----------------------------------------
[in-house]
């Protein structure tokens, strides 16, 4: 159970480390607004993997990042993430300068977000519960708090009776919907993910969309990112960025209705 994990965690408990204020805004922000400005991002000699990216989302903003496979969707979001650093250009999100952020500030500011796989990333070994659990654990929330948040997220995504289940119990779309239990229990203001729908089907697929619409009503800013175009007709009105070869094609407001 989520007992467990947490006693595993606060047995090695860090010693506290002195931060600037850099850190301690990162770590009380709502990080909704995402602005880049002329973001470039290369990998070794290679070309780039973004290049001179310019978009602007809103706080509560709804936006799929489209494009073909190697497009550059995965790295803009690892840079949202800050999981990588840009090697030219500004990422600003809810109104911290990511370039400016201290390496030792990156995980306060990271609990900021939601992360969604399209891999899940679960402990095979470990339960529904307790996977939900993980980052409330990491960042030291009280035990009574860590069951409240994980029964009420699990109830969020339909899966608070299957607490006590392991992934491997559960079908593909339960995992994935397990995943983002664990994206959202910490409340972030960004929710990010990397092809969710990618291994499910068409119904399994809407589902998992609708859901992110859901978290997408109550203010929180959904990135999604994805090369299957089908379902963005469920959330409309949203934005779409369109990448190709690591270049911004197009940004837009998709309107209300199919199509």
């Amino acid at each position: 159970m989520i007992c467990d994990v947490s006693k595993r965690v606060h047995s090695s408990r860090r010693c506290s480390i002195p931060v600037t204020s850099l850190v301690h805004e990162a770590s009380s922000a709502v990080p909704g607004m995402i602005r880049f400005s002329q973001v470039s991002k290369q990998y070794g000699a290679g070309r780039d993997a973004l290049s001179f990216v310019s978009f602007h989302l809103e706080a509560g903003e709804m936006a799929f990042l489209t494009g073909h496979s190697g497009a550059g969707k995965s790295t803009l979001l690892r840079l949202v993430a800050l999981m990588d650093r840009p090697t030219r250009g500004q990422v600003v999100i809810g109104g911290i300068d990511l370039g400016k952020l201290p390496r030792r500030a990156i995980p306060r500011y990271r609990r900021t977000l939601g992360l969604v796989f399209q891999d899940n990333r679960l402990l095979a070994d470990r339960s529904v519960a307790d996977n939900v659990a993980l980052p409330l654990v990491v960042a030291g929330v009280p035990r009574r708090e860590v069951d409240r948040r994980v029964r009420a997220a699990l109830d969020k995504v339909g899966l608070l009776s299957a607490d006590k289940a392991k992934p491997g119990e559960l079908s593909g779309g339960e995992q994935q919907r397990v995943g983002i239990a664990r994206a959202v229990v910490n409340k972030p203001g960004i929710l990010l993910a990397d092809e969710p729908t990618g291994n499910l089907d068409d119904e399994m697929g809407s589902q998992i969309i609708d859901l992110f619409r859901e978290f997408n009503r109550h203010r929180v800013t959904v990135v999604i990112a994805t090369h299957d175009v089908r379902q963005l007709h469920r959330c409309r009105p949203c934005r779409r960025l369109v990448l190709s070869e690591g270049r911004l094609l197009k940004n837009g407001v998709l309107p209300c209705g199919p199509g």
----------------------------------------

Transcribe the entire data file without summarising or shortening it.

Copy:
[in-house]
């Protein structure tokens, strides 16, 4: 159970480390607004993997990042993430300068977000519960708090009776919907993910969309990112960025209705 994990965690408990204020805004922000400005991002000699990216989302903003496979969707979001650093250009999100952020500030500011796989990333070994659990654990929330948040997220995504289940119990779309239990229990203001729908089907697929619409009503800013175009007709009105070869094609407001 989520007992467990947490006693595993606060047995090695860090010693506290002195931060600037850099850190301690990162770590009380709502990080909704995402602005880049002329973001470039290369990998070794290679070309780039973004290049001179310019978009602007809103706080509560709804936006799929489209494009073909190697497009550059995965790295803009690892840079949202800050999981990588840009090697030219500004990422600003809810109104911290990511370039400016201290390496030792990156995980306060990271609990900021939601992360969604399209891999899940679960402990095979470990339960529904307790996977939900993980980052409330990491960042030291009280035990009574860590069951409240994980029964009420699990109830969020339909899966608070299957607490006590392991992934491997559960079908593909339960995992994935397990995943983002664990994206959202910490409340972030960004929710990010990397092809969710990618291994499910068409119904399994809407589902998992609708859901992110859901978290997408109550203010929180959904990135999604994805090369299957089908379902963005469920959330409309949203934005779409369109990448190709690591270049911004197009940004837009998709309107209300199919199509």
């Amino acid at each position: 159970m989520i007992c467990d994990v947490s006693k595993r965690v606060h047995s090695s408990r860090r010693c506290s480390i002195p931060v600037t204020s850099l850190v301690h805004e990162a770590s009380s922000a709502v990080p909704g607004m995402i602005r880049f400005s002329q973001v470039s991002k290369q990998y070794g000699a290679g070309r780039d993997a973004l290049s001179f990216v310019s978009f602007h989302l809103e706080a509560g903003e709804m936006a799929f990042l489209t494009g073909h496979s190697g497009a550059g969707k995965s790295t803009l979001l690892r840079l949202v993430a800050l999981m990588d650093r840009p090697t030219r250009g500004q990422v600003v999100i809810g109104g911290i300068d990511l370039g400016k952020l201290p390496r030792r500030a990156i995980p306060r500011y990271r609990r900021t977000l939601g992360l969604v796989f399209q891999d899940n990333r679960l402990l095979a070994d470990r339960s529904v519960a307790d996977n939900v659990a993980l980052p409330l654990v990491v960042a030291g929330v009280p035990r009574r708090e860590v069951d409240r948040r994980v029964r009420a997220a699990l109830d969020k995504v339909g899966l608070l009776s299957a607490d006590k289940a392991k992934p491997g119990e559960l079908s593909g779309g339960e995992q994935q919907r397990v995943g983002i239990a664990r994206a959202v229990v910490n409340k972030p203001g960004i929710l990010l993910a990397d092809e969710p729908t990618g291994n499910l089907d068409d119904e399994m697929g809407s589902q998992i969309i609708d859901l992110f619409r859901e978290f997408n009503r109550h203010r929180v800013t959904v990135v999604i990112a994805t090369h299957d175009v089908r379902q963005l007709h469920r959330c409309r009105p949203c934005r779409r960025l369109v990448l190709s070869e690591g270049r911004l094609l197009k940004n837009g407001v998709l309107p209300c209705g199919p199509g």